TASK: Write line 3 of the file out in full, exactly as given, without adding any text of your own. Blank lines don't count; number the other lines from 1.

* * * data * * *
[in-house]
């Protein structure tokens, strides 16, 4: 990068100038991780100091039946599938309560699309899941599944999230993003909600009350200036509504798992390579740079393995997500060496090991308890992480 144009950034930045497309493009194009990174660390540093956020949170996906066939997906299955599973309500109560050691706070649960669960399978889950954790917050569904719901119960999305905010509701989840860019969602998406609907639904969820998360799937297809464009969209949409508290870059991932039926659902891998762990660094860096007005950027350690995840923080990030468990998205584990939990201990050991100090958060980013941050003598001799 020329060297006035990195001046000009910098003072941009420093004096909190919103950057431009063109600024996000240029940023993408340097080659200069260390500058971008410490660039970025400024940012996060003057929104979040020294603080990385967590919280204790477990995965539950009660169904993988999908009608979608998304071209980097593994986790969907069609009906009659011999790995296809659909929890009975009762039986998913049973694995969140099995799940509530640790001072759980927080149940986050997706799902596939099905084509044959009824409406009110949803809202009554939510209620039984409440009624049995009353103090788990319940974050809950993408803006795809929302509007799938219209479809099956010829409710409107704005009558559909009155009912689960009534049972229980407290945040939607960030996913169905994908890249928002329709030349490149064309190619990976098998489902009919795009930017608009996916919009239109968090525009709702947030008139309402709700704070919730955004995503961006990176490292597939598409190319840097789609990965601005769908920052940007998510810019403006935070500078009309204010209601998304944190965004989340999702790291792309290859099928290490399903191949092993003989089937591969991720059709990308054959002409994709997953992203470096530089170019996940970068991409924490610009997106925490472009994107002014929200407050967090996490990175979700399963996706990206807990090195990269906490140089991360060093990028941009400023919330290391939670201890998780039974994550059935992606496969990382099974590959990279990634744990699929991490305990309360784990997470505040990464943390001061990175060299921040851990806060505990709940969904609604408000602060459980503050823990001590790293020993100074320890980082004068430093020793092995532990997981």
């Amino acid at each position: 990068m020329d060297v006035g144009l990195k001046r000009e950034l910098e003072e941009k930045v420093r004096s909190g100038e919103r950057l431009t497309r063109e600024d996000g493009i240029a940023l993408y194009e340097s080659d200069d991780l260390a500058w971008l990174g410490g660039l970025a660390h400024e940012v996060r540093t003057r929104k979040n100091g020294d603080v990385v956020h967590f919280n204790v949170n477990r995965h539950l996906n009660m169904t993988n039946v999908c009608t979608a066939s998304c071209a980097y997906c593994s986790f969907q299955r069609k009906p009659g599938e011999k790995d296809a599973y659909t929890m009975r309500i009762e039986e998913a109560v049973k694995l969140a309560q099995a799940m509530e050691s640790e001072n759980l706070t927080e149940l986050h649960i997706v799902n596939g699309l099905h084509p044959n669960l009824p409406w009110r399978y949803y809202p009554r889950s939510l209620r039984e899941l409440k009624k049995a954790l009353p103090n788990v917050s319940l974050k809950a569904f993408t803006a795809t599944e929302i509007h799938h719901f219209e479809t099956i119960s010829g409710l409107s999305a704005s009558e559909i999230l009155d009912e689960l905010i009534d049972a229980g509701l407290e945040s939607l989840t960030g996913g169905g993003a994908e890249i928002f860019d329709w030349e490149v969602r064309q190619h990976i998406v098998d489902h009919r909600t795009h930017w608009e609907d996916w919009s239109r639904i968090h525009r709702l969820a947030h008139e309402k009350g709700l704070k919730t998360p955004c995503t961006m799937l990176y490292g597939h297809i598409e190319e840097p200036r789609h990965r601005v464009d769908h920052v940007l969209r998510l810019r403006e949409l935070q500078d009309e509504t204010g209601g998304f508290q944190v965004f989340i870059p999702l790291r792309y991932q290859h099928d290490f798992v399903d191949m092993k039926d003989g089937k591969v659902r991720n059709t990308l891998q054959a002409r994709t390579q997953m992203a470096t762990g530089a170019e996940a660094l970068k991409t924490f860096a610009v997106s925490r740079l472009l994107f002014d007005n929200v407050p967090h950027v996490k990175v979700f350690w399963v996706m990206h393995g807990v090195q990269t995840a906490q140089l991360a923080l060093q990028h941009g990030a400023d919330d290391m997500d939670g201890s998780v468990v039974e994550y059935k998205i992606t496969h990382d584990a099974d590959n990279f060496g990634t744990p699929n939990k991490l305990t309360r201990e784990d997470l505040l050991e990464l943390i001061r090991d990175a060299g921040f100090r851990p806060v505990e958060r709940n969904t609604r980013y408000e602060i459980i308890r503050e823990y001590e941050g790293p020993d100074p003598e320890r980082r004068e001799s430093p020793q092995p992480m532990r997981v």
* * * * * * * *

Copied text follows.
């Amino acid at each position: 990068m020329d060297v006035g144009l990195k001046r000009e950034l910098e003072e941009k930045v420093r004096s909190g100038e919103r950057l431009t497309r063109e600024d996000g493009i240029a940023l993408y194009e340097s080659d200069d991780l260390a500058w971008l990174g410490g660039l970025a660390h400024e940012v996060r540093t003057r929104k979040n100091g020294d603080v990385v956020h967590f919280n204790v949170n477990r995965h539950l996906n009660m169904t993988n039946v999908c009608t979608a066939s998304c071209a980097y997906c593994s986790f969907q299955r069609k009906p009659g599938e011999k790995d296809a599973y659909t929890m009975r309500i009762e039986e998913a109560v049973k694995l969140a309560q099995a799940m509530e050691s640790e001072n759980l706070t927080e149940l986050h649960i997706v799902n596939g699309l099905h084509p044959n669960l009824p409406w009110r399978y949803y809202p009554r889950s939510l209620r039984e899941l409440k009624k049995a954790l009353p103090n788990v917050s319940l974050k809950a569904f993408t803006a795809t599944e929302i509007h799938h719901f219209e479809t099956i119960s010829g409710l409107s999305a704005s009558e559909i999230l009155d009912e689960l905010i009534d049972a229980g509701l407290e945040s939607l989840t960030g996913g169905g993003a994908e890249i928002f860019d329709w030349e490149v969602r064309q190619h990976i998406v098998d489902h009919r909600t795009h930017w608009e609907d996916w919009s239109r639904i968090h525009r709702l969820a947030h008139e309402k009350g709700l704070k919730t998360p955004c995503t961006m799937l990176y490292g597939h297809i598409e190319e840097p200036r789609h990965r601005v464009d769908h920052v940007l969209r998510l810019r403006e949409l935070q500078d009309e509504t204010g209601g998304f508290q944190v965004f989340i870059p999702l790291r792309y991932q290859h099928d290490f798992v399903d191949m092993k039926d003989g089937k591969v659902r991720n059709t990308l891998q054959a002409r994709t390579q997953m992203a470096t762990g530089a170019e996940a660094l970068k991409t924490f860096a610009v997106s925490r740079l472009l994107f002014d007005n929200v407050p967090h950027v996490k990175v979700f350690w399963v996706m990206h393995g807990v090195q990269t995840a906490q140089l991360a923080l060093q990028h941009g990030a400023d919330d290391m997500d939670g201890s998780v468990v039974e994550y059935k998205i992606t496969h990382d584990a099974d590959n990279f060496g990634t744990p699929n939990k991490l305990t309360r201990e784990d997470l505040l050991e990464l943390i001061r090991d990175a060299g921040f100090r851990p806060v505990e958060r709940n969904t609604r980013y408000e602060i459980i308890r503050e823990y001590e941050g790293p020993d100074p003598e320890r980082r004068e001799s430093p020793q092995p992480m532990r997981v």